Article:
How foodblogger Jonneke de Zeeuw accidentally discovered a hidden culinary gem in Noord.
A few weeks ago I took a wrong turn in Amsterdam-Noord. I was on my way to Cafe De Ceuvel but made an accidental detour and came across a little street at fallow ground with mainly garages. I drove a little further and saw a lounge. Hanging above the lounge were red lights that together formed the word ‘open’. My Mooncake sensors went into active mode. As I was sitting on the back of a scooter, I jumped off and headed for the stairs. I asked a cute kid who was lounging and barricading the stairs at the same time, whether there was a restaurant upstairs. He shrugged; it didn’t make much sense to him. I stepped across him and walked upstairs. There a charming man welcomed me. And yes, I could certainly eat there. Eritrean/Ethiopean that is. I promised him to come back in a few days to have a taste (because of course, again, as so often happens, I had already eaten) and, if it was worth the trouble, to write a blog about it.
We need to talk about restaurant Semai urgently, dear readers. There you can experience a true food fest and it’s possible until about midnight. I find that very comforting because it happens to me so often that I want to eat late at night and a lot of restaurants are closed at that time. I am told that “Everything has been cleaned already” or “The cooks have already gone home” and therefore they don’t even serve a breadcrumb anymore. All annoyed, I start making plans to go live abroad (again). But now, that’s not necessary anymore.
I love the Eritrean and the Ethiopean cuisine but I never had it as good as at Semai. In terms of herbs this quisine is actually different from most other countries in Africa. This is because for thousands of years, trade contacts have existed (spices among others) with the countries around the Red Sea and India. Also, the Coptic-Christian, the Muslim and the European culture had their influences which made their cuisine so unique. Eritrea used to be an Italian colony, that’s why these days, it’s still easy to score a plate of pasta or lasagna there, if you’d like to. I intend to travel to Ethiopea in a while; I heard that it’s very beautiful there.
I started off with a cup of Abyssinian tea with cinnamon and other herbs that I couldn’t possibly translate :). Nice and different from any other tea I ever drank.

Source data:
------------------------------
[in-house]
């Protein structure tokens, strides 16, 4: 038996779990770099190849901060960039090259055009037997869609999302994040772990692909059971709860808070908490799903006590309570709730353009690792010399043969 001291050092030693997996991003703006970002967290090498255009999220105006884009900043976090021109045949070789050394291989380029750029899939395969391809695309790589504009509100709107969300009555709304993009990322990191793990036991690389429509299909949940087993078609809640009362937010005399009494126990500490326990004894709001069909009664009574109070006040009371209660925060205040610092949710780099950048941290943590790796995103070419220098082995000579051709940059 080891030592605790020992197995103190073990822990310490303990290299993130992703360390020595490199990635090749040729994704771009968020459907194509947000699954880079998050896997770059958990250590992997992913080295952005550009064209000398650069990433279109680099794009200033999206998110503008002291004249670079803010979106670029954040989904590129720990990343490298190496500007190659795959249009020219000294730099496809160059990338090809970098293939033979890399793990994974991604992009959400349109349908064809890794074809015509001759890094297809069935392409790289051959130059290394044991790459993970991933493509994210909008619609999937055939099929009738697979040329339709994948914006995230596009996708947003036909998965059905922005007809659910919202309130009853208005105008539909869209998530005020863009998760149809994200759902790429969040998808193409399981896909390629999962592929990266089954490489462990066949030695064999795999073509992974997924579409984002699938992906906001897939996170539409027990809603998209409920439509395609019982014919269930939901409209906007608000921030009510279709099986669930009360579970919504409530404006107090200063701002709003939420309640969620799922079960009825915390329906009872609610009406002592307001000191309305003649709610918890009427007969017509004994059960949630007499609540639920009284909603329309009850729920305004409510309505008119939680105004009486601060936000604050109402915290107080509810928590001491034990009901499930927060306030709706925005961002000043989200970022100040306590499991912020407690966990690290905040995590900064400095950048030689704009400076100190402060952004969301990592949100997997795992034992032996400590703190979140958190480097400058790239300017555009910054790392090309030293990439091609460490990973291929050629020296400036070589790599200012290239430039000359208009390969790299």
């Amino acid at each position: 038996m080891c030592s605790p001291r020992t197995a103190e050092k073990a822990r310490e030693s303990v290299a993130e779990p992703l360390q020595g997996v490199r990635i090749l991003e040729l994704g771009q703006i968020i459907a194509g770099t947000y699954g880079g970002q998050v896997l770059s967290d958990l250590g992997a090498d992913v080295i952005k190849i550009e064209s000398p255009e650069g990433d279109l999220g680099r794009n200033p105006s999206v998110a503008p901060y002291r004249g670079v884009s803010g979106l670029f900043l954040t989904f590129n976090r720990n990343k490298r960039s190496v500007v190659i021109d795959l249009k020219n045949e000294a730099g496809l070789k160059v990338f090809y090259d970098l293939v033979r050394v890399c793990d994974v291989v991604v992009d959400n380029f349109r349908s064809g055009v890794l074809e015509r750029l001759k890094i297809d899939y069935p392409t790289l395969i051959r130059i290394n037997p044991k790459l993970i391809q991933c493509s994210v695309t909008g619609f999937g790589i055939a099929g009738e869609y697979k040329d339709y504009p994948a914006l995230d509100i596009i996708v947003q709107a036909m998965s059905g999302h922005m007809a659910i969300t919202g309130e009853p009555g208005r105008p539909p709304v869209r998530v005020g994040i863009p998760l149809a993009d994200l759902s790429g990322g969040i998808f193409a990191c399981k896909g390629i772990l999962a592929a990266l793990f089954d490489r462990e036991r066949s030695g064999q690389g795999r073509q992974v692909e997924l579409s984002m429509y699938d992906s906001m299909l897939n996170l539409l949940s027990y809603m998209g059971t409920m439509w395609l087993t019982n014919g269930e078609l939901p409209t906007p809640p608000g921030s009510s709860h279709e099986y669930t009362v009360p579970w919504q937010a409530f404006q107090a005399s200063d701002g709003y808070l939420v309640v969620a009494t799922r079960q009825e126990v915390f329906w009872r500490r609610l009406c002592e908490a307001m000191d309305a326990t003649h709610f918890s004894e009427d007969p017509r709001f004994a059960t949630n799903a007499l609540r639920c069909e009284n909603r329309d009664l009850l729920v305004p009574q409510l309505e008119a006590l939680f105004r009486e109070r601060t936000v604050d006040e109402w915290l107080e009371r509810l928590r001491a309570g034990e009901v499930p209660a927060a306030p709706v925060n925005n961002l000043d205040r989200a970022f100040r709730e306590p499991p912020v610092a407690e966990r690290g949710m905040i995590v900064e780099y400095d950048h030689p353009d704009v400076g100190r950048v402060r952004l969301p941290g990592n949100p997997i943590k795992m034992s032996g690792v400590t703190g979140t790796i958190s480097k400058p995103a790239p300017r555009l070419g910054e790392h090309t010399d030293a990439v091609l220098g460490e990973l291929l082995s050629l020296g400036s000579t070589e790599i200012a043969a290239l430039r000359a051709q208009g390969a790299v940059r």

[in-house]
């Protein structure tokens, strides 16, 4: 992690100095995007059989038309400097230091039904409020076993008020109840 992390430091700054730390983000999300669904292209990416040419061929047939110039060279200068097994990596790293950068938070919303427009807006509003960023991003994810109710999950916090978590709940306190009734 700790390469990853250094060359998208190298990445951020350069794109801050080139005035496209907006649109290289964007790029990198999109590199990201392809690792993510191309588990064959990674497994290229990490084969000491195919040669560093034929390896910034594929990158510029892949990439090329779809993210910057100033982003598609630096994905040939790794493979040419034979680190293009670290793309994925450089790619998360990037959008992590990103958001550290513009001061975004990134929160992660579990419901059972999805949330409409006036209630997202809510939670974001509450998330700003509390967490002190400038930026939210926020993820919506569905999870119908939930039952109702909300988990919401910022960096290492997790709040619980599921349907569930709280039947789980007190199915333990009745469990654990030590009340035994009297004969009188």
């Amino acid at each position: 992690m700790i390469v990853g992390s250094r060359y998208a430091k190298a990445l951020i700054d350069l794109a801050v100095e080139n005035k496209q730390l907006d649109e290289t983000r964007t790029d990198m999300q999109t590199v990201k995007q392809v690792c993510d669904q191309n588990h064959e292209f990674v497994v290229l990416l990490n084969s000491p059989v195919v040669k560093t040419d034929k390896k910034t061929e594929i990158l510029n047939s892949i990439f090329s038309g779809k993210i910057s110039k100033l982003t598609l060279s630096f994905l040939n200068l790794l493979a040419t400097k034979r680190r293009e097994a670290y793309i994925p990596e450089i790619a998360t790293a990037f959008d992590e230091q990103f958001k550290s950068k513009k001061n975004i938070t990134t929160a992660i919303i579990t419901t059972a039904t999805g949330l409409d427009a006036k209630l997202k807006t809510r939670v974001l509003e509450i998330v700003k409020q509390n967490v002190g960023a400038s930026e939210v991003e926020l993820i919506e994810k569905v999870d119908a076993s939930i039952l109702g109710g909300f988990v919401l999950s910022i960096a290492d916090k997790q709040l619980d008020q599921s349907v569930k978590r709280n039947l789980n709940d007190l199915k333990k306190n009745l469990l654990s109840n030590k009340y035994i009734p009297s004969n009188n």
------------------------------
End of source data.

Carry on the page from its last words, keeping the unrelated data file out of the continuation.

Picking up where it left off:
I asked one of the two owners, Amanyal, to make a mix of all the dishes on the menu and that’s what happened. This ended up on the table:
With the King of Dishes in the Eritrean-Ethiopean cuisine; dorowot – a bridal dish:
Dorowot is chicken in the best sauce ever. A lot of onions mixed with berbere (a mix of herbs) have been cooked for hours in tesmi (clarified butter that resembles the Moroccan smen or Indian ghee) into a divine sauce. Add some soft chicken and an egg and you have nothing more to wish for in your life. Everything is just simply good. A bigger house, or a house at all, a love to share your life with, a job or a car, reproduction – those things all pale compared to this dish.
Another photo of the dish from a different angle. Because it was so beautiful. Look at it, such beauty:
The tartare in the middle is called kofto – that’s spicey raw beef. It’s prepared a little less raw here than usual. We also got served hamli (with spinach) and tumtumo (lentils) and seasoned lamb. With two people you can choose, for instance, 3 meat dishes or 3 vegetarian dishes and that will cost you between €15,- and €17,50. No, not per person. Really, for two people. That means divide by two. That’s right people. It’s true. Just a main costs between €10,- and €14,-.
And now I’d like to talk about those sourdough pancakes – injera. They top it all off, they elevate all those dishes to a higher level. They make all the different piles of food on that dish fit together like a puzzle; those pancakes are the guiding thread in this cuisine. That King of Dishes for example. In terms of flavours it’s already so full and layered. And then, when you take a bite with a piece of injera it adds a zingy taste. And that makes you take more bites so that’s good because as you can see in the pictures I still had a long way to go.
Look, this is what such pancake also does:
It sucks all flavours in like a spunge. Lovely.
Oh and now a tip. If you want to blend in with the Eritrean-Ethiopean culture, then by all means don’t lick your fingers after eating. That really is a no go. Wipe them with your napkin or wash them with soap but never with your own mouth!
A kind of desert:
Originally this cuisine doesn’t have sweet dishes or deserts. What it does have is an extensive coffee ceremony after dinner. Very cool if you are with a big group. You will be seated in a big circle while the coffee beans are being roasted in a little pan and grinded (with herbs) in your presence. Fresh popcorn is being popped and the whole ritual easily takes an hour and a half. You actually have to drink at least 3 rounds of coffee; leaving early is impolite. The first cup of coffee is the strongest. In the old days they put salt or butter in their coffee until the Italians came to Ethiopia and introduced sugar (alhamdulilah :)).
The cutest tablecloth:
Do yourself a favour and discover this hidden gem!
• Restaurant Semai
• Papaverhoek 35 in Amsterdam-Noord
• Phone: 020-7866625
• Open every day from 12.00 noon until 12.00 midnight.
Written by: Jonneke de Zeeuw.
This article was published previously on the great foodblog Mooncake.
Mooncake discovers THE hidden gems with regard to (street) food in Amsterdam en further afield AND shares recipes and other edible entertainment! Follow Mooncake on Facebook as well! Thank you Jonneke for discovering this Noordish gem!
Translation: Anke Feenstra